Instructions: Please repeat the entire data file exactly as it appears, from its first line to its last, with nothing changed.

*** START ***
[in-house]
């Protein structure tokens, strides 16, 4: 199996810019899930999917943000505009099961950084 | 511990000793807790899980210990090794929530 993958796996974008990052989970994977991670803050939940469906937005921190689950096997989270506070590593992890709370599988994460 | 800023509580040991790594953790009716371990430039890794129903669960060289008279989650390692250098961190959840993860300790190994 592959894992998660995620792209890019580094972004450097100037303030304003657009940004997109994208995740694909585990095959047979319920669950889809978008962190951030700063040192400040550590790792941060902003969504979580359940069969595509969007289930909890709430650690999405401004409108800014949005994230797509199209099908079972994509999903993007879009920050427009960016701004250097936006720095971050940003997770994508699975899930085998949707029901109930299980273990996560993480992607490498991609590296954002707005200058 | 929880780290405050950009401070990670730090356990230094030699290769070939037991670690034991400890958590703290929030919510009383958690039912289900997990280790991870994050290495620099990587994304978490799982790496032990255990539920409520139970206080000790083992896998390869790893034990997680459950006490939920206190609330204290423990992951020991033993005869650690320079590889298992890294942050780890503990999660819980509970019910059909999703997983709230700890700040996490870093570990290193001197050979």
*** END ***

[in-house]
């Protein structure tokens, strides 16, 4: 199996810019899930999917943000505009099961950084 | 511990000793807790899980210990090794929530 993958796996974008990052989970994977991670803050939940469906937005921190689950096997989270506070590593992890709370599988994460 | 800023509580040991790594953790009716371990430039890794129903669960060289008279989650390692250098961190959840993860300790190994 592959894992998660995620792209890019580094972004450097100037303030304003657009940004997109994208995740694909585990095959047979319920669950889809978008962190951030700063040192400040550590790792941060902003969504979580359940069969595509969007289930909890709430650690999405401004409108800014949005994230797509199209099908079972994509999903993007879009920050427009960016701004250097936006720095971050940003997770994508699975899930085998949707029901109930299980273990996560993480992607490498991609590296954002707005200058 | 929880780290405050950009401070990670730090356990230094030699290769070939037991670690034991400890958590703290929030919510009383958690039912289900997990280790991870994050290495620099990587994304978490799982790496032990255990539920409520139970206080000790083992896998390869790893034990997680459950006490939920206190609330204290423990992951020991033993005869650690320079590889298992890294942050780890503990999660819980509970019910059909999703997983709230700890700040996490870093570990290193001197050979």